I have done the diy test where you duct tape saran wrap to the concrete and check for moisture. Even after 72+ hours, there are no visible drops of water, but the concrete does feel slightly moist to the touch and there is a darker coloring.

Also, we're in Newport Beach, California.

Last edited by iwrate; 09-05-2012 at 03:06 PM. Reason: Add information
iwrate is offline   Reply With Quote
Old 09-07-2012, 09:50 PM   #6
Member
 
Join Date: Jul 2012
Location: Minneapolis, MN
Posts: 345
Default

Is tile the answer? (to a moist subfloor)


Maybe consider acid staining the concrete. It's cheaper than most tiles, you can score tile patterns into it and it can be made to look like an expensive stone. Plus, I don't think moisture would effect it in anyway.
Awoodfloorguy is offline   Reply With Quote
Old 09-07-2012, 10:36 PM   #7
Tileguy
 
JazMan's Avatar
 
Join Date: Feb 2007
Location: Troy, Michigan
Posts: 3,955
Default

Is tile the answer? (to a moist subfloor)


I don't know of any product, be it paint, stain or any floor coverings including carpeting, that is recommended for a surface that tests out at 10 lbs/1,000 sq. ft. of moisture evaporation using (ASTM F710).

I just checked a Sherwin Williams concrete stain used in acid staining and it says;

Quote:
When to Apply: H&CŪ Concrete Stain
Water Based should be applied on to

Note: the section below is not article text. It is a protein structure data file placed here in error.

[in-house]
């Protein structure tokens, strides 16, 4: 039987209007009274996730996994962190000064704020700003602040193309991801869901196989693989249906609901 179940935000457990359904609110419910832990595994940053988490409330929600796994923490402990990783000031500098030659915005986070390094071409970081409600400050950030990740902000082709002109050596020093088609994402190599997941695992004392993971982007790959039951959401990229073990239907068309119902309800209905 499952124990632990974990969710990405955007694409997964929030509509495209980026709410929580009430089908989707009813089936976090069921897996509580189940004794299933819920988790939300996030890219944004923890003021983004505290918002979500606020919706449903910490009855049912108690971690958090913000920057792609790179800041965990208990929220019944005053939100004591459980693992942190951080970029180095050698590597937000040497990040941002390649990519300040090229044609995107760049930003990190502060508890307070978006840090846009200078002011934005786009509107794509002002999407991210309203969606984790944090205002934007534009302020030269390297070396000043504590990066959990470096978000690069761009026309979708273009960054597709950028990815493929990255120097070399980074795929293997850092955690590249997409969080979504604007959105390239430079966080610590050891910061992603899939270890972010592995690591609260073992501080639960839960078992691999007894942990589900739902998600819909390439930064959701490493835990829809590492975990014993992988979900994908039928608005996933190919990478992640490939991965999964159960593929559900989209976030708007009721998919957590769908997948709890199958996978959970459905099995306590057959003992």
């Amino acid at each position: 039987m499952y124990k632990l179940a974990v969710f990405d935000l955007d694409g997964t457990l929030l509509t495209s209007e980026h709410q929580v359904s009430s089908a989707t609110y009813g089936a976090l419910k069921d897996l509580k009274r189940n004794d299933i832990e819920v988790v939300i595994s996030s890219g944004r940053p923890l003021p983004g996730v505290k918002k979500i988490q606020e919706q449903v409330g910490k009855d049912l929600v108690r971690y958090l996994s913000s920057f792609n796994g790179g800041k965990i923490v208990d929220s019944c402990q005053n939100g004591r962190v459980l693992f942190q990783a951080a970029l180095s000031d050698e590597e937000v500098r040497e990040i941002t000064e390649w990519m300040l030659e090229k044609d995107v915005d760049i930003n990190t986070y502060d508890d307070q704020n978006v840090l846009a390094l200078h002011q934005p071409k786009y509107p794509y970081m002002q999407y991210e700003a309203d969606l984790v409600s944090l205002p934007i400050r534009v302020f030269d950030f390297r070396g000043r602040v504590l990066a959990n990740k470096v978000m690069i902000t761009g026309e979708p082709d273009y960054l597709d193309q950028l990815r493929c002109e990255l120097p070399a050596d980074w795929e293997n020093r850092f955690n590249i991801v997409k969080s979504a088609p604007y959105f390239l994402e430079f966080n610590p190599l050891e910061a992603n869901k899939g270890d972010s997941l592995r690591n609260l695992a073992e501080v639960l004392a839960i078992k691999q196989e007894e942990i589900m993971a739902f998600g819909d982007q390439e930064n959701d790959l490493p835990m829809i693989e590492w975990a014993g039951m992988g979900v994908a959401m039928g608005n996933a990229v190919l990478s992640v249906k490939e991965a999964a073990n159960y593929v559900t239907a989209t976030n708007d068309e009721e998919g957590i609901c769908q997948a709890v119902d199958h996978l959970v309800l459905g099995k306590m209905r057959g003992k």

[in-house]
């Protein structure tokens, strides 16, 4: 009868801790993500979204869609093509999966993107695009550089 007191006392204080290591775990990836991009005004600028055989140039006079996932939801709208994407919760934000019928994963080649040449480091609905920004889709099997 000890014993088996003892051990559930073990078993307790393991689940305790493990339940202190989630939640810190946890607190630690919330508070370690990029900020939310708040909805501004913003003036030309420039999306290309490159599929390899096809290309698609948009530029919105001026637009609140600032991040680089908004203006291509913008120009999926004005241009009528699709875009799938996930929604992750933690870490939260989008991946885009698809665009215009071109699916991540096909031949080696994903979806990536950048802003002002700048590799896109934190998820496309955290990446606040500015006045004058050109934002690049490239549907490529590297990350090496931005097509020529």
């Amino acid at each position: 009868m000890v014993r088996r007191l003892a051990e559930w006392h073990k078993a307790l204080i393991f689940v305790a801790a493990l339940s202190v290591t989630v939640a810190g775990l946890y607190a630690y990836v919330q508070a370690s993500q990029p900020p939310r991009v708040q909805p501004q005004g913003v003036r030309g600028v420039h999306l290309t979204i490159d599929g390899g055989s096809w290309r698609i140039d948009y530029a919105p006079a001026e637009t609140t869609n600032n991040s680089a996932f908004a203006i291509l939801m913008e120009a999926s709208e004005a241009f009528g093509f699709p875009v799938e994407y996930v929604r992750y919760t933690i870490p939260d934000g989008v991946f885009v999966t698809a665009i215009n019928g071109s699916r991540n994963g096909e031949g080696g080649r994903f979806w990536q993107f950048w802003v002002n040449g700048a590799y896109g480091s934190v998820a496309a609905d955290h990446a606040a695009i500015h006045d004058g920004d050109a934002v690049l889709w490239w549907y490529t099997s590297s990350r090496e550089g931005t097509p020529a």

a dry surface where moisture content
should not exceed 3lbs/1000 sq. ft. of
surface
If someone knows something different, let us know.

Jaz
__________________
Tile 4 You LLC Troy, MI

DITRA Installs - KERDI Watertight-Mold-Free Showers. I have NEVER made a mistake, I thought I did ONCE, but, I was WRONG! A+ BBB rating - est. 1987 - over 50 yrs. exp.
JazMan is offline   Reply With Quote
Old 09-08-2012, 05:45 AM   #8
Doer of Many Things
 
poppameth's Avatar
 
Join Date: Oct 2008
Location: Staunton, VA
Posts: 1,160
Default

Is tile the answer? (to a moist subfloor)


When you are at that level and really want to install a floor covering you have to start examining moisture mitigation products. We've used one from Uzin extensively that handles massive amounts of moisture. It's not inexpensive and is a very involved process. You are looking at an epoxy prime coat, then a bonding primer, and lastly a self leveling compound to get you to a floor ready for covering that will be warrantied again moisture issues.
__________________
Darkling Designs
poppameth is online now   Reply With Quote
Old 09-13-2012, 10:07 AM   #9
Member
 
Join Date: Jul 2012
Location: Longview, Texas
Posts: 270
Default

Is tile the answer? (to a moist subfloor)


there are also tiles you can buy online that just snap together, and once installed it appears to be a normal wood/carpeted floor but it has space underneath the top covering, that is made of plastic so moisture doesnt affect it. They are primarily meant for a high-moisture spot, like a garage, but they would work for your house.
firsttimeremode is offline   Reply With Quote
Old 09-13-2012, 01:59 PM   #10
Tileguy
 
JazMan's Avatar
 
Join Date: Feb 2007
Location: Troy, Michigan
Posts: 3,955
Default

Is tile the answer? (to a moist subfloor)


Quote:
Originally Posted by firsttimeremode
there are also tiles you can buy online that just snap together, and once installed it appears to be a normal wood/carpeted floor but it has space underneath the top covering, that is made of plastic so moisture doesnt affect it. They are primarily meant for a high-moisture spot, like a garage, but they would work for your house.